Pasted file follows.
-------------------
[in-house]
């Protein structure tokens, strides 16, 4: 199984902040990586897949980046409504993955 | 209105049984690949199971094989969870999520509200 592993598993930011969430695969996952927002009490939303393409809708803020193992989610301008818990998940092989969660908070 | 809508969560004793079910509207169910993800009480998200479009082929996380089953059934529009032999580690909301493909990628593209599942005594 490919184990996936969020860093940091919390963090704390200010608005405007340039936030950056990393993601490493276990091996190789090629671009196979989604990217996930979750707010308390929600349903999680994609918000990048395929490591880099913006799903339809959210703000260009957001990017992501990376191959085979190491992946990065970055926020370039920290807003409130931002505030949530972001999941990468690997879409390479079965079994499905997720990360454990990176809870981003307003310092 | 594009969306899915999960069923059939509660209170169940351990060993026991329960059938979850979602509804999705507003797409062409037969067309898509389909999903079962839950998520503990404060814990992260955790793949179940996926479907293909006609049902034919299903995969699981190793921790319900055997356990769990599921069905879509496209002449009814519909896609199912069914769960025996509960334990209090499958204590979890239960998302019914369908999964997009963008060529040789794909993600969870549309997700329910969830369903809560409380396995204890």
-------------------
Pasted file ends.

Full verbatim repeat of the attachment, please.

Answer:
[in-house]
């Protein structure tokens, strides 16, 4: 199984902040990586897949980046409504993955 | 209105049984690949199971094989969870999520509200 592993598993930011969430695969996952927002009490939303393409809708803020193992989610301008818990998940092989969660908070 | 809508969560004793079910509207169910993800009480998200479009082929996380089953059934529009032999580690909301493909990628593209599942005594 490919184990996936969020860093940091919390963090704390200010608005405007340039936030950056990393993601490493276990091996190789090629671009196979989604990217996930979750707010308390929600349903999680994609918000990048395929490591880099913006799903339809959210703000260009957001990017992501990376191959085979190491992946990065970055926020370039920290807003409130931002505030949530972001999941990468690997879409390479079965079994499905997720990360454990990176809870981003307003310092 | 594009969306899915999960069923059939509660209170169940351990060993026991329960059938979850979602509804999705507003797409062409037969067309898509389909999903079962839950998520503990404060814990992260955790793949179940996926479907293909006609049902034919299903995969699981190793921790319900055997356990769990599921069905879509496209002449009814519909896609199912069914769960025996509960334990209090499958204590979890239960998302019914369908999964997009963008060529040789794909993600969870549309997700329910969830369903809560409380396995204890």